Pacific Island Ecosystems at Risk (PIER)

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Acacia nilotica
(L.) Willd. ex Delile, Fabaceae
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Present on Pacific Islands?  yes

Primarily a threat at high elevations?  no

Risk assessment results: 

Reject, score: 13 (Go to the risk assessment (Australia))
High risk, score: 14 (Go to the risk assessment (Pacific))
Medium-high risk:  (Go to the risk assessment (United States)) (PDF format).
Risk assessment from the Government of Queensland, Australia (PDF format).

Other Latin names:  Acacia adansonii Guill. & Perr.; Acacia adstringens (Schumach.) Berhaut; Acacia arabica (Lam.) Willd.; Acacia scorpioides (L.) W. Wight; Mimosa nilotica L.; Vachellia nilotica (L.) P. J. H. Hurter & Mabb.

Common name(s): [more details]

English: babul acacia, black babul, Egyptian acacia, gum arabic tree, Indian gum-arabic-tree, Nile acacia, prickly acacia, scentedthorn, thorn-mimosa, thorny acacia

French: acacia à gomme, gommier rouge

Other: tiare

Spanish: acacia espinosa, acacia gomifera

Habit:  tree

Description:  "A shrub or small tree from 7 to 9 m high, having feathery leaves… Stems: Whitish and pubescent when young becoming darker with age; woody; to 7 m long, branching almost from the base. Leaves: Bipinnate, consisting of 3 to 10 pairs of primary leaf segments 3.5 to 4 cm long, each bearing 10-to 25 pairs of linear-oblong leaflets 3 to 6 mm long, 0.5 to 1.5 mm wide; a petiolar gland occurs between the 2 pairs of segments closest to the stem; a pair of stout stipular spines, 5 to 50 mm long, occurs at the base of each leaf on younger stems but may be absent on older stems. Flowers: Bright yellow, numerous, in fluffy globular heads 1.2 cm diameter, usually in clusters of 2 to 6, on individual pubescent axillary stalks 1.5 to 2 cm long, each stalk with pair of bracts near its mid-point. Fruit: Gray-green, softly hairy flattened pod 6 to 25 cm long, 1 to1.5 cm wide, strongly constricted between each seed; pods slightly sticky internally. Seed: Depressed, subglobular. Root: A deep woody taproot with several branching surface laterals" (Parsons and Cuthbertson, 1992; pp.435-438).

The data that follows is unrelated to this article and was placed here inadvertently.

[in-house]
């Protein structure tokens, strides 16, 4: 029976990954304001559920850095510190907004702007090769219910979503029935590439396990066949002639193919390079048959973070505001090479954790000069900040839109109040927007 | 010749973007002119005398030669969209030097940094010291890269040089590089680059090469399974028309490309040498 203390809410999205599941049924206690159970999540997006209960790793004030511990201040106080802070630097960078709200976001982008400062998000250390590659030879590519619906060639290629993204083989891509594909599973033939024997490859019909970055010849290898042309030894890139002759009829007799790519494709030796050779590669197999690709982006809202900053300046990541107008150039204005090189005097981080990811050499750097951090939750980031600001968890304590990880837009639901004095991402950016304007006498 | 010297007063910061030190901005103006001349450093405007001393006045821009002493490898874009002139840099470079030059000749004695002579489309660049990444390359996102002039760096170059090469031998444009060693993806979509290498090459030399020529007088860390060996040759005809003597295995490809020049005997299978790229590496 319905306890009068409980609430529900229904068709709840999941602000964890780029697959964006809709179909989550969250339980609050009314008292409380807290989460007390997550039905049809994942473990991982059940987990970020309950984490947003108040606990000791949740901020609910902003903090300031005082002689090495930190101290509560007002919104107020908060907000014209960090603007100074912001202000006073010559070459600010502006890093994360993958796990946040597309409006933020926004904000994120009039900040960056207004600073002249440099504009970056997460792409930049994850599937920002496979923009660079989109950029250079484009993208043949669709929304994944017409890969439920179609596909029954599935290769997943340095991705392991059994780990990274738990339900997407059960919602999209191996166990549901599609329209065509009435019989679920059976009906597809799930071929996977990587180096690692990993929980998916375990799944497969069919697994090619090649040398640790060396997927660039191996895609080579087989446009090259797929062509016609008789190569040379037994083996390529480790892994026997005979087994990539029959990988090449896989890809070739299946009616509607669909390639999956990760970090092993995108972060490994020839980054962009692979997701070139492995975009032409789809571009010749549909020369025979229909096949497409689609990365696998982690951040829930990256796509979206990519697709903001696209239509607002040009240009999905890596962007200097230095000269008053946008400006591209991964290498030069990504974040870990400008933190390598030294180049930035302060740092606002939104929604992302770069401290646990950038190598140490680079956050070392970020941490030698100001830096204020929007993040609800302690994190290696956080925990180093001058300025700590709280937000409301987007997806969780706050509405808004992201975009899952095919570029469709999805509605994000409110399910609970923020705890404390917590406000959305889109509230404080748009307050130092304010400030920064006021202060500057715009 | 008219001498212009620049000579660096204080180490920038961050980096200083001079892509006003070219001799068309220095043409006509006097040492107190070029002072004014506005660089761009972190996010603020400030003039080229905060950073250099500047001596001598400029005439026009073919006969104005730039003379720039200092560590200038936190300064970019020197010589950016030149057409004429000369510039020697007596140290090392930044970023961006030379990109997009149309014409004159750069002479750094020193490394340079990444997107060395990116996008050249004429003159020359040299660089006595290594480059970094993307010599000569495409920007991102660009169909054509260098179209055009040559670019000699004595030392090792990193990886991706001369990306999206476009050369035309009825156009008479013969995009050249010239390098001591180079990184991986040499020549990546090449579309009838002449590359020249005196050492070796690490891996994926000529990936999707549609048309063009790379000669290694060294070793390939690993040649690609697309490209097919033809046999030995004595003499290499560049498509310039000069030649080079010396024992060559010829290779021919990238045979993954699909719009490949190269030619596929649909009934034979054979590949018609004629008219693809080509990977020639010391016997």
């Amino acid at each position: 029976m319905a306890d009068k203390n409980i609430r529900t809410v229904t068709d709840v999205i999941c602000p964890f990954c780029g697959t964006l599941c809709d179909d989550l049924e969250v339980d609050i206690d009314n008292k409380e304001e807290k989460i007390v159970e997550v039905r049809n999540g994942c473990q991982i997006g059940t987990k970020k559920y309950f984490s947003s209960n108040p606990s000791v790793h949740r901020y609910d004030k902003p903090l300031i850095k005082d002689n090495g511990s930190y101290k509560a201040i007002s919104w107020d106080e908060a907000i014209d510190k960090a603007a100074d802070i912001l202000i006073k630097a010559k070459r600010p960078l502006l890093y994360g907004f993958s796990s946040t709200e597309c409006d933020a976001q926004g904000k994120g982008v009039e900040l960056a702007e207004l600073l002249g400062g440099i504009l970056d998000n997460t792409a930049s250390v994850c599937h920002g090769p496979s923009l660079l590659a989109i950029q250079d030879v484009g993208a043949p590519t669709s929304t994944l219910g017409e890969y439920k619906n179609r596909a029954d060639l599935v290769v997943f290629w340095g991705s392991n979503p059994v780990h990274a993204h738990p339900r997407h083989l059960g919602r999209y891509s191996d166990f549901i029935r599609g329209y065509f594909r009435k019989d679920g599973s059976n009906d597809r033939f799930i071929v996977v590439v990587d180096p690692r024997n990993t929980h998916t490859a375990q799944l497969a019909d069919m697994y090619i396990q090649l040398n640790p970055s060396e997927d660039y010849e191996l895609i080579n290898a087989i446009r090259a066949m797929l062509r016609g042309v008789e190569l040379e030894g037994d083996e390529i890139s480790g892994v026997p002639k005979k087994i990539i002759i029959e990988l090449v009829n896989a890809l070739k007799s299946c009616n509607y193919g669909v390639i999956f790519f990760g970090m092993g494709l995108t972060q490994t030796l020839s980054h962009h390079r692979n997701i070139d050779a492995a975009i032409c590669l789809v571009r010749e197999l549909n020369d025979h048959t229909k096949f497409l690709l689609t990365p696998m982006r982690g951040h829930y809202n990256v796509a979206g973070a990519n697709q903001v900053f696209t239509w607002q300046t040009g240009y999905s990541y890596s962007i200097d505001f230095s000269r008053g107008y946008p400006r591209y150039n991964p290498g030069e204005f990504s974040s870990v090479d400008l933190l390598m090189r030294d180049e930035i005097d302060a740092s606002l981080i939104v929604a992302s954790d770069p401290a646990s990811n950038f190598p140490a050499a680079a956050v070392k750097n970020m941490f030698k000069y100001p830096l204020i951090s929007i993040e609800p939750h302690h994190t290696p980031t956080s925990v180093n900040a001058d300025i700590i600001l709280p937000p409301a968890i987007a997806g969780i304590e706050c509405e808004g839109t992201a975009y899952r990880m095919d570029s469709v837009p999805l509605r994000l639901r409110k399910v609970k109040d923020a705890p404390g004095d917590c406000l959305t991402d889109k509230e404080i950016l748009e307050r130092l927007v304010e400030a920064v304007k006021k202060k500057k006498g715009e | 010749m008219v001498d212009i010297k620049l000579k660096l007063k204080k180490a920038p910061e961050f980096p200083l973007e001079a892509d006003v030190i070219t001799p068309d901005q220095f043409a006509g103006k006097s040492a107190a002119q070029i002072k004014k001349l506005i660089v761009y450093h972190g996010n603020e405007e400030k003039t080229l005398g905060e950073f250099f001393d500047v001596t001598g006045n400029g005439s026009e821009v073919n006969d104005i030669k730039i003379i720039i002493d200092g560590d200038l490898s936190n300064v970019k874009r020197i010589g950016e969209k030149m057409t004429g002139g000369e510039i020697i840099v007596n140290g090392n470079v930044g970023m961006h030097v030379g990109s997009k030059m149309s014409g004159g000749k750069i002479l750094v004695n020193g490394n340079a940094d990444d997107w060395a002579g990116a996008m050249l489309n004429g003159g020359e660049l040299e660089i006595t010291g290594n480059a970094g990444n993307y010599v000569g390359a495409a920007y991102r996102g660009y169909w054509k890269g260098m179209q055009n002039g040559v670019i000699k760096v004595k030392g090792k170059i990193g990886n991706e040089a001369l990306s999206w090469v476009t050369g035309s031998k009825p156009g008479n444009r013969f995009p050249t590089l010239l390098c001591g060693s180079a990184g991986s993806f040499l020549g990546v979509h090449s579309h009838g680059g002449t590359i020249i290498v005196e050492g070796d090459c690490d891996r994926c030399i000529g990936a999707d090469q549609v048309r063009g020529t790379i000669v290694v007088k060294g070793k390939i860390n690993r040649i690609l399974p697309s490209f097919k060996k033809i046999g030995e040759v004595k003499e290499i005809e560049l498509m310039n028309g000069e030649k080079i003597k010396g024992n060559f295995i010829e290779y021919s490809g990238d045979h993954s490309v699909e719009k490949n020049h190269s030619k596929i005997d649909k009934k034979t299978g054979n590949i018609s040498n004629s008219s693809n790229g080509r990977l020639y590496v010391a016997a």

Habitat/ecology:  "Grows best on cracking clay soils that have high water holding capacity, but can also grow on sandy soil in areas of higher rainfall. It grows best around waterways and on seasonally inundated floodplains receiving 350-1500 mm of annual rainfall"  (Australian Weed Management Guide).  "Grassland, savanna"  (Weber, 2003: p. 18).  Favors steams in semi-arid areas.

In New Caledonia, "abondamment naturalisé dans un secteur côtier de la commune de Paita; non vu ailleurs. Considéré comme un arbre fourrager utile bien que les jeunes pieds épineux forment des fourrés difficiles à pénétrer" (MacKee, 1994; p. 76). Arid lowlands in the Galápagos Islands (McMullen, 1999; p. 67).

Propagation:  Seed. Seeds can remain dormant in the soil for long periods. Seeds are eaten by cattle and spread by passing through the digestive system.

Native range:  Africa and western Asia.

Presence:

Pacific
Country/Terr./St. &
Island group
Location Cited status &
Cited as invasive &
Cited as cultivated &
Cited as aboriginal introduction?
Reference &
Comments
Ecuador (Galápagos Islands)
San Cristóbal Group
San Cristóbal Island introduced
invasive
cultivated
Charles Darwin Foundation (2008)
Ecuador (Galápagos Islands)
Santa Cruz Group
Santa Cruz Island introduced
invasive
cultivated
Charles Darwin Foundation (2008)
French Polynesia
Society Islands
Tahiti Island   Fosberg, F. R. (1997) (p. 46)
French Polynesia
Society Islands
Tahiti Island introduced
cultivated
Florence, J./Chevillotte, H./Ollier, C./Meyer, J.-Y. (2013)
subsp. indica (G. Bentham) J.P. Brenan
Cultivée
New Caledonia
New Caledonia
New Caledonia Islands introduced
Meyer, Jean-Yves (2000) (p. 100)
"Potential invader".
New Caledonia
New Caledonia Archipelago
Île Grande Terre introduced
invasive
Gargominy, Oliver/Bouchet, Philipe/Pascal, Michel/Jaffre, Tanguy/Tourneu, Jean-Christophe (1996) (p. 381)
Abondamment naturalisée dans un secteur côtier de la commune de Paita; non vu ailleurs. Les jeunes pieds épineux forment des fourrés difficiles à pénétrer.
New Caledonia
New Caledonia Archipelago
Île Grande Terre introduced
invasive
MacKee, H. S. (1994) (p. 76)